We’re starting the New Year with some weight watching, but targeted at popular global investment indices rather than waistbands. The key issue: as we kick off 2018, where are investors (perhaps unintentionally) overexposed to Technology? And where are they underweighted? We cover this important theme regularly, but with the turn of the calendar it is a good time to provide you with an update.
To get a sense of what an “Appropriate” Technology weighting might be for a global equity portfolio, consider the industry allocations for two popular market measures:
- Technology represents 16% of the MSCI World Index. The sector sits in between Financials (at 18%, the largest sector weighting) and Heath Care (12%, and in third position). Importantly, this index does not include Emerging Markets.
- In the FTSE Global All Cap Index, Technology has a 17% weighting. As with MSCI World, Financials are the largest sector (19%) but Consumer Cyclicals are in the third spot with 12%. Unlike MSCI World, this index does include Emerging Markets.
Based on these two measures, we can say that a 16-17% weighting to Technology is something like a “Normal” allocation, since it approximates the aggregate market cap for the sector globally as a percentage of all listed stocks.
Now, here’s how a variety of common market indices compare:
1) The S&P 500 is 23% Technology. The top 5 Tech names represent 13.4% of the entire index: Apple (3.8%), Microsoft (2.9%), Google (2.8%), Amazon (2.1%), and Facebook (1.8%).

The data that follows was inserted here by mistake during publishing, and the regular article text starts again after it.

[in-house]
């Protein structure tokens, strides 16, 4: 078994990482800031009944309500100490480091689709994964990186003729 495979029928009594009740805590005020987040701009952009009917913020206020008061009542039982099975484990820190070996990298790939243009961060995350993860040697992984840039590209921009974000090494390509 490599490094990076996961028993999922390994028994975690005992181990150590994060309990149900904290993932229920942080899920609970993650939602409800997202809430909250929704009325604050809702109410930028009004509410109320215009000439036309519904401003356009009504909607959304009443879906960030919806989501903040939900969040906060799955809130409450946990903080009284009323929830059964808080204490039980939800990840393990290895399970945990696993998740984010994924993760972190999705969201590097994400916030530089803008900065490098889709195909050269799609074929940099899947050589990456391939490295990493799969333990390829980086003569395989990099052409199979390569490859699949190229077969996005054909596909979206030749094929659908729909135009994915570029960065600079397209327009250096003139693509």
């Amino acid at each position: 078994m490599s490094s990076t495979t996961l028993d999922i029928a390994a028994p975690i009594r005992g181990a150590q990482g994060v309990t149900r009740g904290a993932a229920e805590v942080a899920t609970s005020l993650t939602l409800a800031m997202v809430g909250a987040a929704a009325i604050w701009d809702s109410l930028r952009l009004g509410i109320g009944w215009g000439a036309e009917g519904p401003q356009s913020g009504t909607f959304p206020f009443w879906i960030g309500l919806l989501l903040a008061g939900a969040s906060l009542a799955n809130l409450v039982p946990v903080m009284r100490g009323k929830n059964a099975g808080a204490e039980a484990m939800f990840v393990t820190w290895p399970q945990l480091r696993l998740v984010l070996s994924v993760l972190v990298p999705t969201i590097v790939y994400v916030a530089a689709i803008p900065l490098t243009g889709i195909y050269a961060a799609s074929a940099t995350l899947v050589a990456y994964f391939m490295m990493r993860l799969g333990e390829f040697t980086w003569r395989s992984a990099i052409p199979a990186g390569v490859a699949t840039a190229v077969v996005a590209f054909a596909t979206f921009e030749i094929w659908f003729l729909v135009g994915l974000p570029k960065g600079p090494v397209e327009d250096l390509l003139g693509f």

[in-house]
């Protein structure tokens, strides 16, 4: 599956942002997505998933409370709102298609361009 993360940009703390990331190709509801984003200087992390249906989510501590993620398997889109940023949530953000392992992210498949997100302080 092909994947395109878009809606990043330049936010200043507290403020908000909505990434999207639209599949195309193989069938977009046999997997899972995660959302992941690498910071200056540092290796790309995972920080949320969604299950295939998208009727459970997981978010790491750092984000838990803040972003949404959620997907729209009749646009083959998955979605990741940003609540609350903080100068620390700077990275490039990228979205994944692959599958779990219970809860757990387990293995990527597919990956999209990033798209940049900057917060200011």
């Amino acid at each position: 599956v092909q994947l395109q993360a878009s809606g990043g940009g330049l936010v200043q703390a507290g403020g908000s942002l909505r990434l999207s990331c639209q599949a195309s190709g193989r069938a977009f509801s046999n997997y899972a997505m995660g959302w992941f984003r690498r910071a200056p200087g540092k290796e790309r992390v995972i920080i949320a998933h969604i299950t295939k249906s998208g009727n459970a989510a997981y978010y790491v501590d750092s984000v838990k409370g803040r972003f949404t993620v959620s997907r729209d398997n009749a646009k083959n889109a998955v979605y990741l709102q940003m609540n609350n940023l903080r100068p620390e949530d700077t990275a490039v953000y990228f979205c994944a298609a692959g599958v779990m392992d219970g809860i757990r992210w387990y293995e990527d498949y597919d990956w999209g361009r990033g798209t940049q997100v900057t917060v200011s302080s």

2) MSCI Emerging Markets are 28% Technology. The Top 5 Tech names are 18.0% of the whole index: Tencent (5.4%), Samsung (4.3%), Alibaba (3.6%), Taiwan Semi (3.5%), and Baidu (1.2%).
Bottom line on these 2: since neither index has an upper bound on stock/sector weightings, global Tech leaders logically dominate at 13-18% of each. That is a dramatic departure from other widely followed indices, which we will outline next.
3) The Dow Jones Industrial Average holds 17% in Technology. The holdings by name are: Apple (4.7%), IBM (4.3%), Visa (3.2%), Microsoft (2.4%), Intel (1.3%) and Cisco (1.1%).
4) The S&P 400 Mid Caps hold 17% in Technology. The Top 5 Tech names are 3% of this index: Take Two Interactive (0.7%), Broadridge Financial (0.6%), Cognex (0.6%), Trimble (0.6%) and CDK Global (0.5%).
5) The S&P 600 Small Caps hold 14% in Technology. The top 5 Tech names are 2% of the entire index: CACI Intl (0.4%), Stamps.com (0.4%), Rogers Corp (0.4%), Lumentum (0.4%), Advanced Energy (0.3%2
6) The Russell 2000 Small Caps hold 16% in Technology. The top 5 Tech names here are just 1% of the entire index: GrubHub (0.3%) EPAM Systems (0.3%), MKS Instruments (0.2%), Aspen Technology (0.2%) and Fair Isaac (0.2%).
Bottom line on these 4: on the plus side, they all closely mirror the global weighting of 16-17% Technology instead of going all-in like the S&P 500 or MSCI Emerging Markets. The downside on the Dow: no Google/Facebook/Amazon, and little chance for inclusion given their high nominal prices. As for the Mid/Small Caps: how will “Small Tech” perform when “Big Tech” continues to dominate?
7) The MSCI EAFE (Developed non-US Economies) Index is just 6% Technology. The Top 5 Tech names are just 2% of the index: SAP (0.7%), ASML (0.5%), Keyence (0.3%), NXP Semi (0.3%), and Nintendo (0.3%).
Bottom line here: This one worries us. In a world dominated by technological disruption, it seems unwise to own so little of this powerful macro trend. In fairness, that is not the index’s fault, per se. Europe and Japan has simply lagged in developing world-class technology companies. But the chance they can catch up seems remote.
In summary, while investors commonly lump their options into geographic or market capitalization buckets, this misses the important factor of Technology weightings. As we’ve shown, those vary widely and given the group’s +1.0 beta that will inform a large piece of the performance equation in 2018. Our fundamental stance is to favor global super-cap technology for its disruptive impact on existing industries and consumer/social trends. That gives the nod to the S&P 500 over other US equity indices, and Emerging Markets over EAFE.